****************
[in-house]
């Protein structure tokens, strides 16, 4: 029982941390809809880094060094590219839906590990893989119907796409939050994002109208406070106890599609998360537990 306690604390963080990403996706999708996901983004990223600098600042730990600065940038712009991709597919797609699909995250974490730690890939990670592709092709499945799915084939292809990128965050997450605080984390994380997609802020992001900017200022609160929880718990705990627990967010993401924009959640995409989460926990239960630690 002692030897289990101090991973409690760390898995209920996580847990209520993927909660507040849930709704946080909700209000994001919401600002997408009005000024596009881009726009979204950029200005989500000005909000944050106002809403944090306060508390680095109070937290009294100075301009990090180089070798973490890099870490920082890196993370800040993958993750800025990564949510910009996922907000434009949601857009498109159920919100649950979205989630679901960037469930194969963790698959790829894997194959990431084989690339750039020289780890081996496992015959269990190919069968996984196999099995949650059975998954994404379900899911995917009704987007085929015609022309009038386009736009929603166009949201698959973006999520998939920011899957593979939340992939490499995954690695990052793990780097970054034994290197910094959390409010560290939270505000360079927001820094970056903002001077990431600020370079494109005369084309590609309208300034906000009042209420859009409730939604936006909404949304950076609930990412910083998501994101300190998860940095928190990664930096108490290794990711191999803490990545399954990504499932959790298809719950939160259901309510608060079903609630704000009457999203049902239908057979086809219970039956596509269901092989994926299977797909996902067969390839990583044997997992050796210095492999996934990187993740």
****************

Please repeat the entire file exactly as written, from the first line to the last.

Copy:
[in-house]
């Protein structure tokens, strides 16, 4: 029982941390809809880094060094590219839906590990893989119907796409939050994002109208406070106890599609998360537990 306690604390963080990403996706999708996901983004990223600098600042730990600065940038712009991709597919797609699909995250974490730690890939990670592709092709499945799915084939292809990128965050997450605080984390994380997609802020992001900017200022609160929880718990705990627990967010993401924009959640995409989460926990239960630690 002692030897289990101090991973409690760390898995209920996580847990209520993927909660507040849930709704946080909700209000994001919401600002997408009005000024596009881009726009979204950029200005989500000005909000944050106002809403944090306060508390680095109070937290009294100075301009990090180089070798973490890099870490920082890196993370800040993958993750800025990564949510910009996922907000434009949601857009498109159920919100649950979205989630679901960037469930194969963790698959790829894997194959990431084989690339750039020289780890081996496992015959269990190919069968996984196999099995949650059975998954994404379900899911995917009704987007085929015609022309009038386009736009929603166009949201698959973006999520998939920011899957593979939340992939490499995954690695990052793990780097970054034994290197910094959390409010560290939270505000360079927001820094970056903002001077990431600020370079494109005369084309590609309208300034906000009042209420859009409730939604936006909404949304950076609930990412910083998501994101300190998860940095928190990664930096108490290794990711191999803490990545399954990504499932959790298809719950939160259901309510608060079903609630704000009457999203049902239908057979086809219970039956596509269901092989994926299977797909996902067969390839990583044997997992050796210095492999996934990187993740």